Relaxed Guests: Inexpensive Guest Room Greatness
The No. 1 leisure travel activity for U.S. travelers is visiting family and friends, according to USTravel.org. Having family and friends stay in your home, instead of a hotel, helps guests save money and allows for a chance to spend some casual quality time together. Before guests arrive, keep in mind six tips for creating an enjoyable, stress-free experience for everyone.
Select a Space
Guest preparation begins by selecting a space for your guests to sleep and reside during their visit. If you have a guest room, there’s no need to create an additional space. However, homes without a specific guest room need to determine where the guests will sleep. This may include moving one child into a room with another.
Temporary guest rooms also may be created in a family room or in a home office. Your home office futon couch can become the perfect bed for visiting kids, while their parents can settle down in a private spot you've created in the family room.
A Good Night’s Sleep
Your guests deserve a good night’s sleep. Well-rested guests mean more energy during the visit for fun activities and good times. Before guests arrive, inspect every element of the room, in particular the bed. Take a nap on the guest bed or even spend a full night sleeping on it to determine if the mattress is comfortable. If it’s too worn and leaves you with a sore back, consider replacing it with a new one. Keep to a budget by shopping mattress closeouts for high-quality mattresses at deal-of-the-century prices.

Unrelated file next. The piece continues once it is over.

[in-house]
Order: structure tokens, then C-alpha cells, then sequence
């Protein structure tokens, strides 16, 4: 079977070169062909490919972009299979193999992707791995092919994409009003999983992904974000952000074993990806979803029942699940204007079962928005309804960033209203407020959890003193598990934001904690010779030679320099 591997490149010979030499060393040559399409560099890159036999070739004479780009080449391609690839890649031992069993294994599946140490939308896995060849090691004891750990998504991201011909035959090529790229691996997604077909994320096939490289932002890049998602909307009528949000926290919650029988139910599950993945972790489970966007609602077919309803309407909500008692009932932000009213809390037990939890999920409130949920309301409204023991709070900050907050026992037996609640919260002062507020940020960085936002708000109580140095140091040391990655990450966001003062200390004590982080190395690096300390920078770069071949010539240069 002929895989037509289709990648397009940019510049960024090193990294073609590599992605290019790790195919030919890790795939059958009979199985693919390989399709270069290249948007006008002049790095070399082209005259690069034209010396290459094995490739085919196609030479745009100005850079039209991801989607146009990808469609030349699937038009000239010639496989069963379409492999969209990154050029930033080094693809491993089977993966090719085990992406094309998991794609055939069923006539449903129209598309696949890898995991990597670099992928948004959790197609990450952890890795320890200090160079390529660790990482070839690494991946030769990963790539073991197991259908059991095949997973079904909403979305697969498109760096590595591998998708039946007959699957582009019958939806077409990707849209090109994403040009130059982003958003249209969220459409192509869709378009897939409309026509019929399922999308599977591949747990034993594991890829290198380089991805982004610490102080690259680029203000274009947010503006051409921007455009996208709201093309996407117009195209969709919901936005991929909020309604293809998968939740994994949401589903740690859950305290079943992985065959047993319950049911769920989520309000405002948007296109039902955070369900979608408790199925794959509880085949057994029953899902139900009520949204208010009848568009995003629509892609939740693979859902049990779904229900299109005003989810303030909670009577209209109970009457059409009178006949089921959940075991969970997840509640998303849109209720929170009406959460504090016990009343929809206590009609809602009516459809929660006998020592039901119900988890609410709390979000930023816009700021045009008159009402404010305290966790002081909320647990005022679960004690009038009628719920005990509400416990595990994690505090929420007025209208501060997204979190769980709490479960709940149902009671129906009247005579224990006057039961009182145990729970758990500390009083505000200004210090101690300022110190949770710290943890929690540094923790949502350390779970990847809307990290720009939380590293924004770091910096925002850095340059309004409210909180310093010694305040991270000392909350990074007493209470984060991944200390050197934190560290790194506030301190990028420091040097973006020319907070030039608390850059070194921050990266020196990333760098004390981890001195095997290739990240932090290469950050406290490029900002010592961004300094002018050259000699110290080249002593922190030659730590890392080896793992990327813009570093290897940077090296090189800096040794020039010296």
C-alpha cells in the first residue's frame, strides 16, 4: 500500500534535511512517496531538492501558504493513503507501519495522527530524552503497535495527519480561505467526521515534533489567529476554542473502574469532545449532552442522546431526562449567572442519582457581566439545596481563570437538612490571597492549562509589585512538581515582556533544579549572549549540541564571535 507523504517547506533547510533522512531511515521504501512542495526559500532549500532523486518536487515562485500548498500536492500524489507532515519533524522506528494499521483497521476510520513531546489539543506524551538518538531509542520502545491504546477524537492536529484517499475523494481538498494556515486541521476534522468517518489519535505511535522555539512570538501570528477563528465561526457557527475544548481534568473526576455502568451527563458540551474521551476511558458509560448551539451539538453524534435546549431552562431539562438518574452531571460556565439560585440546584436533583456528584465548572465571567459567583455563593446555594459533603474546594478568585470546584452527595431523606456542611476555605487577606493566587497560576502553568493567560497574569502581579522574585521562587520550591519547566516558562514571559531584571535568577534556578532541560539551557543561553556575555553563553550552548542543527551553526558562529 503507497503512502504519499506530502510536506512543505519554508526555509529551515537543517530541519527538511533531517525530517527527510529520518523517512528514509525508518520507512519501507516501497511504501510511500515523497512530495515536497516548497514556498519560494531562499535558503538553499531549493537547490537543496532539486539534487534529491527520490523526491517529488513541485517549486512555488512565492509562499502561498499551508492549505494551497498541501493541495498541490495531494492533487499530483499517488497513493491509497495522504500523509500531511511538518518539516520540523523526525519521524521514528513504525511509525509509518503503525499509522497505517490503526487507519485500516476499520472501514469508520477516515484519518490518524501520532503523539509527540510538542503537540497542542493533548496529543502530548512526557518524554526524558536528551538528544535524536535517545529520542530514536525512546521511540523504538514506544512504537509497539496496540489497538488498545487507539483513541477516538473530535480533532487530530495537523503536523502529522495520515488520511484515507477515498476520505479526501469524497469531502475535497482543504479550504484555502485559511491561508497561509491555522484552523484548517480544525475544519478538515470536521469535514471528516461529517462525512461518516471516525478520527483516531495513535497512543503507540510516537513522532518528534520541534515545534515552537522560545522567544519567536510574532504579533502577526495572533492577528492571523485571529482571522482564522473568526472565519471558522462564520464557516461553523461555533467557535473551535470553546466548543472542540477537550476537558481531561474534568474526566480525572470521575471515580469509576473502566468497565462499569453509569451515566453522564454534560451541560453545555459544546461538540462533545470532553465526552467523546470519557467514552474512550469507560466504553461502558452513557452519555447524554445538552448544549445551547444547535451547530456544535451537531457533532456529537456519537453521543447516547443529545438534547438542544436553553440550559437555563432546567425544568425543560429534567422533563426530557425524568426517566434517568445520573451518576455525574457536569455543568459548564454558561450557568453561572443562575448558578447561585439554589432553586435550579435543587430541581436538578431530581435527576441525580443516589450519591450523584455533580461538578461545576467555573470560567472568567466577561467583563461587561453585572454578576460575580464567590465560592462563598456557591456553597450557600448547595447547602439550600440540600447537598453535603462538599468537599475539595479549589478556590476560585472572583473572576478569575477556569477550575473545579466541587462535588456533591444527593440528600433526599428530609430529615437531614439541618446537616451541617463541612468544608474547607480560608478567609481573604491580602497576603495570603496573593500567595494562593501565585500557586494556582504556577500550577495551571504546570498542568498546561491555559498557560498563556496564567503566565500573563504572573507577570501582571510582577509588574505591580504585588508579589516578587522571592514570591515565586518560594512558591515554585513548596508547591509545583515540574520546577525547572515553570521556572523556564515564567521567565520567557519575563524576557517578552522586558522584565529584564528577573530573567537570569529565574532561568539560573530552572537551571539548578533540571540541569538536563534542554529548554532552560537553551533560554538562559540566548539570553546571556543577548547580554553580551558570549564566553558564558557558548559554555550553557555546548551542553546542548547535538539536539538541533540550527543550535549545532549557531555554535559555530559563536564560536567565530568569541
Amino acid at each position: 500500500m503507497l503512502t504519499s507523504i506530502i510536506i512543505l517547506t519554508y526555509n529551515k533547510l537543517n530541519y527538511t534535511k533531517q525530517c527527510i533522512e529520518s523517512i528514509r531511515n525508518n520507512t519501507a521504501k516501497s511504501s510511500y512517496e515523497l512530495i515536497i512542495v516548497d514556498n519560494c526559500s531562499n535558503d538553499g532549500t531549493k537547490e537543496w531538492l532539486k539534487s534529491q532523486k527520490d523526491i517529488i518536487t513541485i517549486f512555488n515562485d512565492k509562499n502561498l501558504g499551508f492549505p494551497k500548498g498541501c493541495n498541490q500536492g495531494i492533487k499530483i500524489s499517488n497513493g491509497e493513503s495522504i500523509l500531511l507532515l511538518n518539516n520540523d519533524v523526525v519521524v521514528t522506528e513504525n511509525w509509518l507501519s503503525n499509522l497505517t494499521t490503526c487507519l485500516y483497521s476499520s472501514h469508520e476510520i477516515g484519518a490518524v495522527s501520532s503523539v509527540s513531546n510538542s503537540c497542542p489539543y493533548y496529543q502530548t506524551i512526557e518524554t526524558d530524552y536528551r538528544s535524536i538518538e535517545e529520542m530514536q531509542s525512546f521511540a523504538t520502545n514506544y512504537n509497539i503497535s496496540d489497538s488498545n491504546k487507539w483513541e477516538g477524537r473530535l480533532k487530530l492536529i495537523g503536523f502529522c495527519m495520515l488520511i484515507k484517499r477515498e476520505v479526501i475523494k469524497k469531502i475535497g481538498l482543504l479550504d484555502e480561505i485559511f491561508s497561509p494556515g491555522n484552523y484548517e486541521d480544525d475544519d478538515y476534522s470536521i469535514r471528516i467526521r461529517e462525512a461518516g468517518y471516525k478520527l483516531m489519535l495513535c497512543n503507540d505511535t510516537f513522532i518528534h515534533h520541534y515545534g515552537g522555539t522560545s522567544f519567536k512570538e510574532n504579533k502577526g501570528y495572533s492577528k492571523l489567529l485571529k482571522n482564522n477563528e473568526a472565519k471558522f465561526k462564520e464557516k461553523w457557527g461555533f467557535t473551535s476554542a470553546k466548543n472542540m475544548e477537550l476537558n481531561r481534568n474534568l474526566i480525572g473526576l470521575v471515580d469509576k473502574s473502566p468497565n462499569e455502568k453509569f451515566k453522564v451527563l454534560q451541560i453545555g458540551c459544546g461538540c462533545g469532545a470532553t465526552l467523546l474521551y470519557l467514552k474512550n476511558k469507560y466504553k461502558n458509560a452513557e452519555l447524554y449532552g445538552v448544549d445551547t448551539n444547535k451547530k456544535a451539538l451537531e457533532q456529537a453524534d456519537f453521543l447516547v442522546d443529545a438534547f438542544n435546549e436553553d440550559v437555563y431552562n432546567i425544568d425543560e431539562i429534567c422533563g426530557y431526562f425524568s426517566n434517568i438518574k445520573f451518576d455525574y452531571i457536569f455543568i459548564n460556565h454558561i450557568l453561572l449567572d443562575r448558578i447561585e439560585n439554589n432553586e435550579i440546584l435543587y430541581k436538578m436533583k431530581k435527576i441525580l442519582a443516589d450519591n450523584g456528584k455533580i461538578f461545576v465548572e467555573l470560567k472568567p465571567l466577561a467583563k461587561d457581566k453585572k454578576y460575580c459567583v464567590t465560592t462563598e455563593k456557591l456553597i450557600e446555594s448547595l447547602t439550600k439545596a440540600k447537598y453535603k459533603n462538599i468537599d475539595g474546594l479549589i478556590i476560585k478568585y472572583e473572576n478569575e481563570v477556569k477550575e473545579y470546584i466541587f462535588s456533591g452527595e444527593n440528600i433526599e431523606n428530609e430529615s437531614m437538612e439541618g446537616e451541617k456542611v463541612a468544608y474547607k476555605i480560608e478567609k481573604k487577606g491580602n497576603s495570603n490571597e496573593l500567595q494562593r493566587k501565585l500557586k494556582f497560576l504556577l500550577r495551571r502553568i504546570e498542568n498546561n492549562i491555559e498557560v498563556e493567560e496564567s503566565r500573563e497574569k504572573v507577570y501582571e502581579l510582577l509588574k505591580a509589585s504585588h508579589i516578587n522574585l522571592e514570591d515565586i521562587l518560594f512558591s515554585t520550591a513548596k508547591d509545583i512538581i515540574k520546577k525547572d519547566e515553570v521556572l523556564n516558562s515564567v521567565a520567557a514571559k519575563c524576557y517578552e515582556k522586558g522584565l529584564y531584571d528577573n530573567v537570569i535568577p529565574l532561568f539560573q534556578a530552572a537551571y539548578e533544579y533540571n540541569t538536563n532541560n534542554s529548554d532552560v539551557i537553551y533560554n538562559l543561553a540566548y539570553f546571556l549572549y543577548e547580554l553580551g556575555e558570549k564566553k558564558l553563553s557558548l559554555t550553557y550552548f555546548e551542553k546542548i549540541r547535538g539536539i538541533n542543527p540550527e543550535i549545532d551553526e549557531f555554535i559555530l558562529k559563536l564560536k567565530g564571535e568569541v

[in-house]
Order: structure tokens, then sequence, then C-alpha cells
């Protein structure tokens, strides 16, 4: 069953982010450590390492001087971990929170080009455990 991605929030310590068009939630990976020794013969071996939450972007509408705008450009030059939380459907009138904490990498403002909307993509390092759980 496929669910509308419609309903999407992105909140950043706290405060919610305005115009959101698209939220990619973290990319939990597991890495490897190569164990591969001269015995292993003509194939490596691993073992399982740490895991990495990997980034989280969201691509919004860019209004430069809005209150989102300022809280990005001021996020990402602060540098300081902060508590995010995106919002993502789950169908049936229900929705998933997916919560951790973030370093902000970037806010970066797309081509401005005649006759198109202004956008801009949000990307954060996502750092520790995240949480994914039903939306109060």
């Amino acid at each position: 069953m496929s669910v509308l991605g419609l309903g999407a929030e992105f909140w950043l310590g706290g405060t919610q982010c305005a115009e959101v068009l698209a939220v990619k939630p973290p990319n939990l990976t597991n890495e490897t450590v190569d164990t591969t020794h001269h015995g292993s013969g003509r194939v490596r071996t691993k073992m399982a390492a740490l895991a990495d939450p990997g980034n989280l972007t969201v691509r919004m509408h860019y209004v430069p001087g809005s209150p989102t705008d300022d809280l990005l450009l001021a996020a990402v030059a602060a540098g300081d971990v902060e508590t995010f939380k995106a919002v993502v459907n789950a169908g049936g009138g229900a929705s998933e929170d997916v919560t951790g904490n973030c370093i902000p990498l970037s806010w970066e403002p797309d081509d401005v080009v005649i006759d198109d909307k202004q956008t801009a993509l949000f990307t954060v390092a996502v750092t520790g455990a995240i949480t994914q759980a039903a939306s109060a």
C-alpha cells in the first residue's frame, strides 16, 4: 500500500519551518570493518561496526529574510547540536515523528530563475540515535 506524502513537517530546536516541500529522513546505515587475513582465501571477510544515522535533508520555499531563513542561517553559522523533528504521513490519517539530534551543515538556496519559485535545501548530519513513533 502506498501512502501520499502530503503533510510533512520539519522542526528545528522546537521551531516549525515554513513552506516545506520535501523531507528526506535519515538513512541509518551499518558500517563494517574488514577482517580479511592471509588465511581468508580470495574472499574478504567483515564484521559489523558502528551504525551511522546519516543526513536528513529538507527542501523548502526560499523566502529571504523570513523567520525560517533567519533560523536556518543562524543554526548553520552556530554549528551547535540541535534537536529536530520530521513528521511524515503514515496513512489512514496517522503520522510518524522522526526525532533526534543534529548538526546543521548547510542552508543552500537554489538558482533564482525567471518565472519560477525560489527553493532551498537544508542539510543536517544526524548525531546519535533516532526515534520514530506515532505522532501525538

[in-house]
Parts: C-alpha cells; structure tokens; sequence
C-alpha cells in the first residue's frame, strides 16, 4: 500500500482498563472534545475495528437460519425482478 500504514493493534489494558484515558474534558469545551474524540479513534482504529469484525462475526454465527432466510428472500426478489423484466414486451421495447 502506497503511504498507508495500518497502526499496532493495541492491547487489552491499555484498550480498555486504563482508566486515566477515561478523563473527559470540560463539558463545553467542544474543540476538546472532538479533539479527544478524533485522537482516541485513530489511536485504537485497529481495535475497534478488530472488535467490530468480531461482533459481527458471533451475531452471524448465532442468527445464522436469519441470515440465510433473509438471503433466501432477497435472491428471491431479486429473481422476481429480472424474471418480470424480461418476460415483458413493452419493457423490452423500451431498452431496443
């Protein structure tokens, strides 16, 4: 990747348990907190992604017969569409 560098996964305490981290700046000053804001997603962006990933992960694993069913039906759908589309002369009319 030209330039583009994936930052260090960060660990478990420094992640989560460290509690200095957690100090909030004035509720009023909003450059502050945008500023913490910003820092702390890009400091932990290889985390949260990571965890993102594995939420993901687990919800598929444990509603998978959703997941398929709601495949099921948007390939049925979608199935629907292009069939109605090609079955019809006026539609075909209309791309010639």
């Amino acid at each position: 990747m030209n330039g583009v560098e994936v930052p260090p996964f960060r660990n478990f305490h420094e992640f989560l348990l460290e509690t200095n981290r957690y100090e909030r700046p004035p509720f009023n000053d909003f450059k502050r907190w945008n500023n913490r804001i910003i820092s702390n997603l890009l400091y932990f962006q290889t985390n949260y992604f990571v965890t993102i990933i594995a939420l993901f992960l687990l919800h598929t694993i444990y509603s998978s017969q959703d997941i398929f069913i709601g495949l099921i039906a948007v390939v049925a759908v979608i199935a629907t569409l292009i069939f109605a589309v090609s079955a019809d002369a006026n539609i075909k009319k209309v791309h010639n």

Air Mattress Pros and Cons
A quality air mattress can offer a solid night’s sleep if inflated sufficiently. An air mattress can be added to any room to create additional sleeping areas, and most have room for two adults. One drawback to an air mattress is it sits on floor, potentially making it difficult for some adults to climb in and out of this temporary bed.
Set the Stage
Take a few hours to prepare the room. Set up bed with clean linens and at least two pillows per guest. Provide an extra blanket folded neatly at the foot of the bed or draped over a chair. Place two clean bath towels, a hand towel and two wash cloths per guest, in the bathroom. If possible, prepare space in the closet or in a dresser drawer so your guests do not need to live out of their suitcases.
Small Touches Mean a lot
One of the biggest differences between staying in someone’s home versus a hotel are the little personal touches. Prepare a basket full of necessities and place it on the bed to await the guests. The basket may contain travel-size toothpaste, shampoo, conditioner, body wash, hand lotion and tissues. Treat your guests to special spa-quality lotions and body wash. If your guests have allergies, be sure to provide hypoallergenic products.
Provide a selection of books and magazines if you know your guests enjoy reading before bed. The room’s television should have a working remote with fresh batteries as well. Many people use the alarm on their cell phones, however, it’s nice to provide an alarm clock in a guest room (make sure the time has been set correctly.) For a final touch, place a vase with fresh flowers and a picture frame with a picture of you and them together on the nightstand or dresser to offer warmth and cheer.
Guests should be shown to their room or space shortly after arriving — ask if they’d like a few minutes to settle in after traveling. Your guests should feel welcome and comfortable asking for help if they discover anything additional they may need.
June 26th, 2013